The driver took us to Idleb from all the “liberated” villages. We passed from a village called Kafar Halab, which has a big hill nearby. The landscapes there were amazingly beautiful. I want to buy a house there after the revolution..
There was graffiti everywhere we passed through. Some of the writings support the regime and others are supporting the opposition. Each one of them tries to erase the other one and write in its place. It is very childish. You can never trust anyone of them.
I saw the shamsin bread factory on my way and there was an unbelievable crowd in front of it. There were thousands of people fighting and pushing each other for bread. Then I saw the Magic Land restaurant complex. It has a billboard, that now reads “We are a nation whom Allah gave the pride of Islam”.
We passed from a Free Syrian Army checkpoint, and then we reach the Icarda intersection, where was located al-Nusra Front Islamic jihadist group’s checkpoint. Surprisingly, they were nice to us. Perhaps they saw my hijab and modest clothing and they respected that. We passed from Binnish and Taftanaz, both are targets of heavy aerial bombardments, however, life is still normal there and people seem not bothered at all from living under shelling. They are insisting on not leaving their homes. Some university student girls from Binnish joined our vehicle and told their stories of how they are going to Idleb everyday for their lectures, fearing all the way that a shell, a barrel or a car bomb will take their lives…
Finally we reached Idleb, but my passport wasn’t ready yet. I wandered around and had a tea near the souk. They have a nice souk (covered market), which is exactly a smaller copy of our old souk in Aleppo. There were a lot of people and life was bustling there, just like it used to be in Aleppo before the big fire in the old city and the historic souk two months ago. I bought a Derby chips (a very famous Syrian produced potato chips) and the seller started to chat with me when he heard my Aleppo accent.
He asked me about the situation in Aleppo and I replied that it is still not good. He replied saying that when they were being shelled in Idleb we were making barbeques and eating kebab in Aleppo! I got mad and left the place.
I bought some bread from there to bring it home with me, because there is no bread in Aleppo. Before, we used to bring home sweets and other luxuries from our trips, but now a piece of bread is more valued than anything else… I hold the bread with both hands the entire road as if it is a treasure. On my way back to Aleppo, in the front seat of the bus there was very obsequious man, who used to greet every checkpoint we were stopped by. He sucked up to them whether if they were army or rebel checkpoints.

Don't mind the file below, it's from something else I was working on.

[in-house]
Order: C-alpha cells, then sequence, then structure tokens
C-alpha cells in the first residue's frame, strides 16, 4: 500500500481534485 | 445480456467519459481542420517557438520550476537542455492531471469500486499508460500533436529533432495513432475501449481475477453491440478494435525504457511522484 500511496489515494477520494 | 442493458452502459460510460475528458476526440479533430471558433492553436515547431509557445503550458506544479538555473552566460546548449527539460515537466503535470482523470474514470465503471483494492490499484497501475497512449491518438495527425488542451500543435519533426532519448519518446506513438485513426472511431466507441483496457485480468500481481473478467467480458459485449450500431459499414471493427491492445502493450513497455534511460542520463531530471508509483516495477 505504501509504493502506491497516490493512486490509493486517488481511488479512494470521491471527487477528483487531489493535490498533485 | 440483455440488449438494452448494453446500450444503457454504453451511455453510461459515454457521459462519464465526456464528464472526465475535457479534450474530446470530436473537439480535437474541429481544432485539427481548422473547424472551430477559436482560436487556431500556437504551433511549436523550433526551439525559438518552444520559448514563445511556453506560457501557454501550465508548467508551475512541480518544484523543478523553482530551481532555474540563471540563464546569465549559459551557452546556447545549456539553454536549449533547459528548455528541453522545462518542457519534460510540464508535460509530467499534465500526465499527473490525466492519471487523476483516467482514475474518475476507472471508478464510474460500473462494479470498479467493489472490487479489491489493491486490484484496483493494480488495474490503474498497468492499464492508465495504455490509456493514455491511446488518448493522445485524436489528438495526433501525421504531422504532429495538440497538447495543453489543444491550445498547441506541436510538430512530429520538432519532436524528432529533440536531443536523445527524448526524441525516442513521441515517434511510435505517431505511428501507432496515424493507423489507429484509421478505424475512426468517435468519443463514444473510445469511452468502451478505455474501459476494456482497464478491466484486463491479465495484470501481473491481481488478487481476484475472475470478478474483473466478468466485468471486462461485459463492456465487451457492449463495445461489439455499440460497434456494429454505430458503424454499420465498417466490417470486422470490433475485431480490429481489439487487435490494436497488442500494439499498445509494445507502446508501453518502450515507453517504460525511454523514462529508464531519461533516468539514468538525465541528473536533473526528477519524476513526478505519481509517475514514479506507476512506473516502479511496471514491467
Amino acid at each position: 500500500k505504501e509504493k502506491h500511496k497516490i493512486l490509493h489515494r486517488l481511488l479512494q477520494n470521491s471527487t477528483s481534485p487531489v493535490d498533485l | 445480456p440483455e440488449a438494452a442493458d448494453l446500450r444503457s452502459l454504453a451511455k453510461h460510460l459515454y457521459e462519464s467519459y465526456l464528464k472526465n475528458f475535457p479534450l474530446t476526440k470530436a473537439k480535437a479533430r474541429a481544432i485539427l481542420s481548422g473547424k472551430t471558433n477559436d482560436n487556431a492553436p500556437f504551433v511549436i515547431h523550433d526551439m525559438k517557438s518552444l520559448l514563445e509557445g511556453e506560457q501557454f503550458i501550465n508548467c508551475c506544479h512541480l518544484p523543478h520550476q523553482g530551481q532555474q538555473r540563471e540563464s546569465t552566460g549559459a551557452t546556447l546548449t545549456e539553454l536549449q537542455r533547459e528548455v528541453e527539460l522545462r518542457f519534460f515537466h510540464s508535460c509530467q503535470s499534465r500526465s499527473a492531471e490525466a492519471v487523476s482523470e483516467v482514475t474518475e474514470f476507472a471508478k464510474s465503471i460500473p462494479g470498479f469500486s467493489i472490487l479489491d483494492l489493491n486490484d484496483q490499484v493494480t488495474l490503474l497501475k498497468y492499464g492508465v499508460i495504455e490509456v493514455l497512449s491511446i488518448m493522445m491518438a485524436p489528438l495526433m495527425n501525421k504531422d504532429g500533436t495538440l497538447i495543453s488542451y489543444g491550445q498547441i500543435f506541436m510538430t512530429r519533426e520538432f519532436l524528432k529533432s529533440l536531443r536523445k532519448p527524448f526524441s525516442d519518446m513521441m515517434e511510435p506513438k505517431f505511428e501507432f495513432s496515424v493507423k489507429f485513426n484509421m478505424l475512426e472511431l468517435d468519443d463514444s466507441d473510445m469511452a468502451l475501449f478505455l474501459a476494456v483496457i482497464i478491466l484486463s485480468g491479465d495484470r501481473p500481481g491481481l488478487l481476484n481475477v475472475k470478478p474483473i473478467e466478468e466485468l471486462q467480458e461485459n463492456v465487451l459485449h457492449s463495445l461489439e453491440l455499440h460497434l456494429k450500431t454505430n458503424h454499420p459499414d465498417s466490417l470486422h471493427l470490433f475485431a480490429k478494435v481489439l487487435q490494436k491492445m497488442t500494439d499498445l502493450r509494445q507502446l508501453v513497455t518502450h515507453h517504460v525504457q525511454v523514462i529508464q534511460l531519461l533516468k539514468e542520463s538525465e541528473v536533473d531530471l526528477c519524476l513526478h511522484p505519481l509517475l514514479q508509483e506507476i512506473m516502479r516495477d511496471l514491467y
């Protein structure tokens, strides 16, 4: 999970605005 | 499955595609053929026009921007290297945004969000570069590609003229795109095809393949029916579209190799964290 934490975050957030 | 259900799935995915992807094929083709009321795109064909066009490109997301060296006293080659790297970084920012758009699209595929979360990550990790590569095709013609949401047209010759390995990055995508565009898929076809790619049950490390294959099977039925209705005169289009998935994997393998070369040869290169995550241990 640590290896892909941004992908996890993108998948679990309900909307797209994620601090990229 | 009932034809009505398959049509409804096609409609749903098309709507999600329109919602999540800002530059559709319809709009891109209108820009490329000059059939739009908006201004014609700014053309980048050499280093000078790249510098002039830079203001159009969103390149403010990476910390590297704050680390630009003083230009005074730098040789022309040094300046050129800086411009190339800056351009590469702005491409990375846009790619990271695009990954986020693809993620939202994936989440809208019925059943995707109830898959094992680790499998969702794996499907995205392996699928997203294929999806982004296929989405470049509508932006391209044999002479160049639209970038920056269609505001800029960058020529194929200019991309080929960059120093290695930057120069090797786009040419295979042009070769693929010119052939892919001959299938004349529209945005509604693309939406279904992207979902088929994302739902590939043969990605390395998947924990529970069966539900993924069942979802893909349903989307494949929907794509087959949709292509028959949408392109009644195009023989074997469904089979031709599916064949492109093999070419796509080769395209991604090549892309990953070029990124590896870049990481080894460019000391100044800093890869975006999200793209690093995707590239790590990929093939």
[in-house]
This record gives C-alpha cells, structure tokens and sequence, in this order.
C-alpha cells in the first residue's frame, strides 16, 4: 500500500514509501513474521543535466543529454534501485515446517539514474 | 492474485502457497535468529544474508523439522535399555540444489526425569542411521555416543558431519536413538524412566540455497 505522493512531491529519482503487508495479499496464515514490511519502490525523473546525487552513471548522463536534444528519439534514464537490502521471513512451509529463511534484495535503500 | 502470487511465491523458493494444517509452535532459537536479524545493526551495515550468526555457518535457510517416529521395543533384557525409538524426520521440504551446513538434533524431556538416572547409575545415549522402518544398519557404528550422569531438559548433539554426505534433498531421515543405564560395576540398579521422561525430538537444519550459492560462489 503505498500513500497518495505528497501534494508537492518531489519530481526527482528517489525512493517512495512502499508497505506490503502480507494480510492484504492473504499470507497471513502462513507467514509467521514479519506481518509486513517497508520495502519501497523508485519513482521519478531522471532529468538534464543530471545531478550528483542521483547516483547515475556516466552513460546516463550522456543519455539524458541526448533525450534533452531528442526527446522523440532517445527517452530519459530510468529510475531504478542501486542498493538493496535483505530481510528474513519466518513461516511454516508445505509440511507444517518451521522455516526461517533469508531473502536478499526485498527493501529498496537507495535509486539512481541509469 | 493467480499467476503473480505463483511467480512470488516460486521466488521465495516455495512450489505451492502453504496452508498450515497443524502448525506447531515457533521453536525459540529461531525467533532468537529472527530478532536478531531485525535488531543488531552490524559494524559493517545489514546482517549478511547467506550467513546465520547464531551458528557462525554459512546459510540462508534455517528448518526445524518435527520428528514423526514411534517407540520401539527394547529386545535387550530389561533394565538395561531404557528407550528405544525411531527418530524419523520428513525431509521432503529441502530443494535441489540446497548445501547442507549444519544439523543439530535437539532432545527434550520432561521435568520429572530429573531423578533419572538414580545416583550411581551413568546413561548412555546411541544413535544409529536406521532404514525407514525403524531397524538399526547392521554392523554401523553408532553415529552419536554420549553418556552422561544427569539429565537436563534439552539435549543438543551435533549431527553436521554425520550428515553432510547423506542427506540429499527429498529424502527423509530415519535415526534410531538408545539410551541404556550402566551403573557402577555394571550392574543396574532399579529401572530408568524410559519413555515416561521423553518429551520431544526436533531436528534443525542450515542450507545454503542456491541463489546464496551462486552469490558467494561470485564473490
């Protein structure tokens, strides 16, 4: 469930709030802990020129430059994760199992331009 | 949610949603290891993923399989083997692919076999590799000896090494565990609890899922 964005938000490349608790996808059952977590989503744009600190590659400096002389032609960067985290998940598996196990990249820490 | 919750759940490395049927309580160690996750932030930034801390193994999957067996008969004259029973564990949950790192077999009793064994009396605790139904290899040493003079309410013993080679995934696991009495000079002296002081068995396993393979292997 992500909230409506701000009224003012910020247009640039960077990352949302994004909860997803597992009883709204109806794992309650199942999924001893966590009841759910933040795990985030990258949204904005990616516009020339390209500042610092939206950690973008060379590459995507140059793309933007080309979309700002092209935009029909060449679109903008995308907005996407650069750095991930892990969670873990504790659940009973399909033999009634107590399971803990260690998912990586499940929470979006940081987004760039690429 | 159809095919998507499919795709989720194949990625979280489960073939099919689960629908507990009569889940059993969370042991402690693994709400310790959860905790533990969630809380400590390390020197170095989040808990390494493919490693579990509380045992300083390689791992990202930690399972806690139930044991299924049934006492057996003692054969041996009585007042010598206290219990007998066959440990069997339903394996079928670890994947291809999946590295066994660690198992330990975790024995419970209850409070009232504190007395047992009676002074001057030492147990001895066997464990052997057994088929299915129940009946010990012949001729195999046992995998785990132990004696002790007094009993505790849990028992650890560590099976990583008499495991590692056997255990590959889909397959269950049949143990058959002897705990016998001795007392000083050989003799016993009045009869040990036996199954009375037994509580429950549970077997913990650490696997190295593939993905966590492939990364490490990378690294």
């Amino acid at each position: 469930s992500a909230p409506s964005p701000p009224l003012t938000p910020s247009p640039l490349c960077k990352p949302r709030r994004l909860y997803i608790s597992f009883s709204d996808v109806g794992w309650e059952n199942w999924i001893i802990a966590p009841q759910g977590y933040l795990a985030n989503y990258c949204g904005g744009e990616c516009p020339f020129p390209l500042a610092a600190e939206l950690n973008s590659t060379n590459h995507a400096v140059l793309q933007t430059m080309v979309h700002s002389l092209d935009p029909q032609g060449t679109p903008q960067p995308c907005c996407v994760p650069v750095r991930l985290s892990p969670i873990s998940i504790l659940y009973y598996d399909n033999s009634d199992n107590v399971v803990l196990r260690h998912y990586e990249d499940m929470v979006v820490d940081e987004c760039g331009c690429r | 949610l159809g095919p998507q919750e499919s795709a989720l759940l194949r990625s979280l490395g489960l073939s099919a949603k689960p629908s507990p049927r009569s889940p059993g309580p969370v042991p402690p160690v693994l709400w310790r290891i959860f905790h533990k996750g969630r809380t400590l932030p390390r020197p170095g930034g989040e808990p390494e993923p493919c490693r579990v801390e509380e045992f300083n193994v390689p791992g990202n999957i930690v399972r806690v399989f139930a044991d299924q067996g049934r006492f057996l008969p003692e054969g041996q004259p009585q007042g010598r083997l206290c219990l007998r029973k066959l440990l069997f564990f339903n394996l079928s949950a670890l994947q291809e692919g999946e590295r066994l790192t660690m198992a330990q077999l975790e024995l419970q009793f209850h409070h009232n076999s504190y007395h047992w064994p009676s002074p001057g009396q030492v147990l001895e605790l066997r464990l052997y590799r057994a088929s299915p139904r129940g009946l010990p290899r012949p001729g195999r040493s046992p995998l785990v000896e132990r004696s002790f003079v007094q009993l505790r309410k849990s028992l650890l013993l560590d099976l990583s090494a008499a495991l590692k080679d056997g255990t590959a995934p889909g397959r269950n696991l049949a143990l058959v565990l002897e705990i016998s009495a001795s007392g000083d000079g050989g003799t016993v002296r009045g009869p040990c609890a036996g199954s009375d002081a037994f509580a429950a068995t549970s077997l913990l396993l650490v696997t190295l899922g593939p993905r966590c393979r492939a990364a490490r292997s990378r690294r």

We reached Saraqeb, which is perhaps the most bombarded town in all of Syria. If not all houses are destroyed then they are half destroyed. We saw a shepherd with his sheep in the beautiful nature near the town. I saw a lot of people who had lost their young sons and children, their relatives, but somehow they were still hopeful [things would get better].
I cannot say how my heart was tearing apart on the road every time I saw these people and our beautiful country burning everywhere. I am sick of all the propaganda, applauses, analysis, and everything from both sides. What I saw on the road was enough for me.
This people want to live!
Speaking in French-accented English, he said he was not Syrian, but a roaming jihadist who had journeyed here to help the Sunni uprising against President Bashar al-Assad’s secular, Alawite rule.
“I am a Muslim,” he said. “When you see on TV many of your brothers and sisters being killed you have to go help them. This is an obligation in Islam.”
The presence of this foreign antigovernment fighter, who claimed to be from Paris and gave his name as Abu Abdullah, pointed to recurring questions of the battle for Syria’s largest city: How much longer will the fighting last, and what will its effects be?
The presence of foreign fighters like Abu Abdullah, and the calls for religious law that have been heard in many places across rebel-held territory, have left many to say that the fall of Mr. Assad, even if the day came soon, would signal the end of one phase of the war, and perhaps the start of another. In this way, Aleppo offered a glimpse.
Abu Abdullah, for his part, wandered the front with unmistakable approval of the Syrian fighters around him. With dreadlocks protruding beneath his black watch cap, he slung his Dragunov-style rifle and surveyed the broken buildings, looking for an elevated spot from which to watch the army positions near Hanano, waiting for a soldier to become a target.
He said that he had fought in Pakistan and Afghanistan and suggested that he had been a sniper in Iraq. Now, he said, it was Syria’s turn at war, which mixes an uprising against a repressive government with the older, uglier contest between Sunnis and Shiites. His mission suggested he saw no quick end to the violence. “I am here,” he said, “to teach the Syrians to snipe.”